Reynolds on Manufacturing
Neil Reynolds has discovered that a fraction can be increased by reducing its denominator. Because labour productivity equals output divided by employment, he claims that “In manufacturing, you measure success by the number of jobs you eliminate.”
By definition, a given volume of manufacturing output produced by fewer workers implies higher manufacturing productivity. However, it does not follow that lost manufacturing jobs help the economy. If they are replaced by positions in the lower-productivity service sector, then the effect on economy-wide productivity is negative.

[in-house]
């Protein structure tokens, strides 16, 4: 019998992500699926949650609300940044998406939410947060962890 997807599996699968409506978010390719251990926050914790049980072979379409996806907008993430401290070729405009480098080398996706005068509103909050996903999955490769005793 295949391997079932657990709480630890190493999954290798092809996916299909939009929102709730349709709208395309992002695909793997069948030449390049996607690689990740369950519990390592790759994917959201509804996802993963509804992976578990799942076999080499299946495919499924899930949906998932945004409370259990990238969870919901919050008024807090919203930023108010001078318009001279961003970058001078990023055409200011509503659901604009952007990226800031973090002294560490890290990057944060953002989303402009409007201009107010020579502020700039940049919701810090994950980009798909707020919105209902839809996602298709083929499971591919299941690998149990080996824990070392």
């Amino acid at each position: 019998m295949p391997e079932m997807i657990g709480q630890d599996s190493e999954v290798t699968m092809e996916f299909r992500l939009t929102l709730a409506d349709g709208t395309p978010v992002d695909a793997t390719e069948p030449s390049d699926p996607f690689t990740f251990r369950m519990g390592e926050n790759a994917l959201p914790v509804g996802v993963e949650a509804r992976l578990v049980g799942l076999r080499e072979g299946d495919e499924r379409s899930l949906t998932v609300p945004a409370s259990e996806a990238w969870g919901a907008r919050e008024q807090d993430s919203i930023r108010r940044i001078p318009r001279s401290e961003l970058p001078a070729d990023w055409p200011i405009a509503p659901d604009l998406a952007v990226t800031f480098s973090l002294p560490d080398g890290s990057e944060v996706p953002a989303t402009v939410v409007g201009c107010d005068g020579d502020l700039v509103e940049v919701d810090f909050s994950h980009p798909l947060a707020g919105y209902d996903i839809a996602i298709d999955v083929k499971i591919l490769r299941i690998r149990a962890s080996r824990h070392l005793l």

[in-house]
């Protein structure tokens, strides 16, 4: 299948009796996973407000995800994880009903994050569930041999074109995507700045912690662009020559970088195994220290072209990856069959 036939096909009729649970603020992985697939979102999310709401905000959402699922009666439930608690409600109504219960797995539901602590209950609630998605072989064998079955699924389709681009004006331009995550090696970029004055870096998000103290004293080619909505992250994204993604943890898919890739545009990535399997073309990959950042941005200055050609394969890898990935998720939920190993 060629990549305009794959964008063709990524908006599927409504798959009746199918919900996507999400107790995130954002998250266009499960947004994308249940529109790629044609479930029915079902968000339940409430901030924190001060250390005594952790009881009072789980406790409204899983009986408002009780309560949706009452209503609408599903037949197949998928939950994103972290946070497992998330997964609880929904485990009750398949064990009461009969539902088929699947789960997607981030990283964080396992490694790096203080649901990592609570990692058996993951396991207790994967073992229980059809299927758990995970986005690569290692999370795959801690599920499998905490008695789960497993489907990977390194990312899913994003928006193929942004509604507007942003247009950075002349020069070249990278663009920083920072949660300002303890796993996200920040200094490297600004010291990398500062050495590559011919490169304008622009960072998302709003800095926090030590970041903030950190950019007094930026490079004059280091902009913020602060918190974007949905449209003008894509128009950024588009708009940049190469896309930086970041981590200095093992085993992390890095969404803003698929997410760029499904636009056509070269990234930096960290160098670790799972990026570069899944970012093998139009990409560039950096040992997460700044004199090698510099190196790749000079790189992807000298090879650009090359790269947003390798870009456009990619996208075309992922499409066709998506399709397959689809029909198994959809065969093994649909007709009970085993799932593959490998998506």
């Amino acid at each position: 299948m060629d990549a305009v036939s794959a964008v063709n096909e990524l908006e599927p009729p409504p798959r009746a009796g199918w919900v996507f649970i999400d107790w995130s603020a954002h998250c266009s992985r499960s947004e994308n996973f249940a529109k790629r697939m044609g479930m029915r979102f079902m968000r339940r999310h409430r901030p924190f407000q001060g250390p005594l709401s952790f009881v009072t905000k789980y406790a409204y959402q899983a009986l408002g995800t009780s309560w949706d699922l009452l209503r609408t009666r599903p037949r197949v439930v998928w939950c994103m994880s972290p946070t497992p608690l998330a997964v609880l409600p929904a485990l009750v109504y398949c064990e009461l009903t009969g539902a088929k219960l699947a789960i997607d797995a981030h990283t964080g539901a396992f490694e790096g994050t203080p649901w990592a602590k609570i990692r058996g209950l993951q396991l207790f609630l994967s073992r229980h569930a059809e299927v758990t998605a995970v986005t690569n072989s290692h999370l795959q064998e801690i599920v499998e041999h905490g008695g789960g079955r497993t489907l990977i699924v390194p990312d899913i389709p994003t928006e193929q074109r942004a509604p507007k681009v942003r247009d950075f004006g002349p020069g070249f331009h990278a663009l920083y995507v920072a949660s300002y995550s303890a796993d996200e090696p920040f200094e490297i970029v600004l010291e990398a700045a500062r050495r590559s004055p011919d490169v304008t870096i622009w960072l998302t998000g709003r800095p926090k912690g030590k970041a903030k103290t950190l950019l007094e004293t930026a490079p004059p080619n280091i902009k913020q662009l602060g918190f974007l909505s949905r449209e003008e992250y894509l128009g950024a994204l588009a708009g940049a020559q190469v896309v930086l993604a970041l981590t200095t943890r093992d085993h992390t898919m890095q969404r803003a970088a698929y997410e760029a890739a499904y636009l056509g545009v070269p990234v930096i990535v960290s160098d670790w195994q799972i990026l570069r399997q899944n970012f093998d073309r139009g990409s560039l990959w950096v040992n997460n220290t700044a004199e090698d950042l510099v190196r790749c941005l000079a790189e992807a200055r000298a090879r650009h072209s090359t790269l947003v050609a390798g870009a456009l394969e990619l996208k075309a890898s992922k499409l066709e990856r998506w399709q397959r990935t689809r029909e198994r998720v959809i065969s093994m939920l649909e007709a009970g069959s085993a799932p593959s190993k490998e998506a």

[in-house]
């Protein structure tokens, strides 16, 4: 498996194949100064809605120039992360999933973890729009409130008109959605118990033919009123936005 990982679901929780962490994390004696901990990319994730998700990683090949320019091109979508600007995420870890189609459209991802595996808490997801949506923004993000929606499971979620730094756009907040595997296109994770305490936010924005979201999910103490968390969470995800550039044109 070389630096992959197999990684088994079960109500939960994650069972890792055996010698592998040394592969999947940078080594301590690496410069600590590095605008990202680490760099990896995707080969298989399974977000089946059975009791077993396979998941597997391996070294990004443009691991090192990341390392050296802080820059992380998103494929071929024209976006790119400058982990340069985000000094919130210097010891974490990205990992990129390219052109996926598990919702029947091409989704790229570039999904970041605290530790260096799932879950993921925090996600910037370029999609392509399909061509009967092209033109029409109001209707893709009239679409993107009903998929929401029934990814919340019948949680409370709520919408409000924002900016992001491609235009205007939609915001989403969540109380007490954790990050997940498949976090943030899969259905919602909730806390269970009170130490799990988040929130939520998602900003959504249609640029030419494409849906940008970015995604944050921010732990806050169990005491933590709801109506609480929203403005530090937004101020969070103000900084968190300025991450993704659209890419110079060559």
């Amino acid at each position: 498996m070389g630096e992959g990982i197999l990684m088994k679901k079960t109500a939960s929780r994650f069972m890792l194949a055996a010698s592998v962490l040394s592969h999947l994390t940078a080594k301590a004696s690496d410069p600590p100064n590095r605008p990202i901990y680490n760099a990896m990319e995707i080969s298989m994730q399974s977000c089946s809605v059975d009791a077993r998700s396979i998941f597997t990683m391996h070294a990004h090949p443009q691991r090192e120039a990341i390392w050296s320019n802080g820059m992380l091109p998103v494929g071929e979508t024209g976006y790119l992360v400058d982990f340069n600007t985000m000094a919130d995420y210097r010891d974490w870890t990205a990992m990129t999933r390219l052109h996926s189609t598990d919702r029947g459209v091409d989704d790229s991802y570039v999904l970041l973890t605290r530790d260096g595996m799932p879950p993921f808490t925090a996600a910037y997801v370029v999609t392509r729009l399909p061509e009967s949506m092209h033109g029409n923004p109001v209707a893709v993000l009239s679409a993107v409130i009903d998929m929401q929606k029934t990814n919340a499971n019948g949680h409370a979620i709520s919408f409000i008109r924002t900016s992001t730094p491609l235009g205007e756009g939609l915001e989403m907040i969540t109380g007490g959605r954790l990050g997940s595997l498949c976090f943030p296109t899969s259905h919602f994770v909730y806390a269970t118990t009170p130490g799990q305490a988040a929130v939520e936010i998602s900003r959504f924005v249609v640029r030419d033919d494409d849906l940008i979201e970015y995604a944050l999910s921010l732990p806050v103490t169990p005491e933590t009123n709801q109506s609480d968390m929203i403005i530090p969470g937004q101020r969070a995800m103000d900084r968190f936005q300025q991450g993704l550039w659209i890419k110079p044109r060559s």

Reynolds also implies that the US has retained a large share of global manufacturing output because of American job losses. Through rising productivity, the US maintained output despite falling employment. However, US manufacturing output would be far greater if it had combined rising productivity with increased employment. This latter outcome should be Canada’s policy goal.
And Reynolds also fails to mention that despite the greater share of manufacturing value added going to profits that investment in the US has become anaemic. Four years of record profits along side a slump in investment.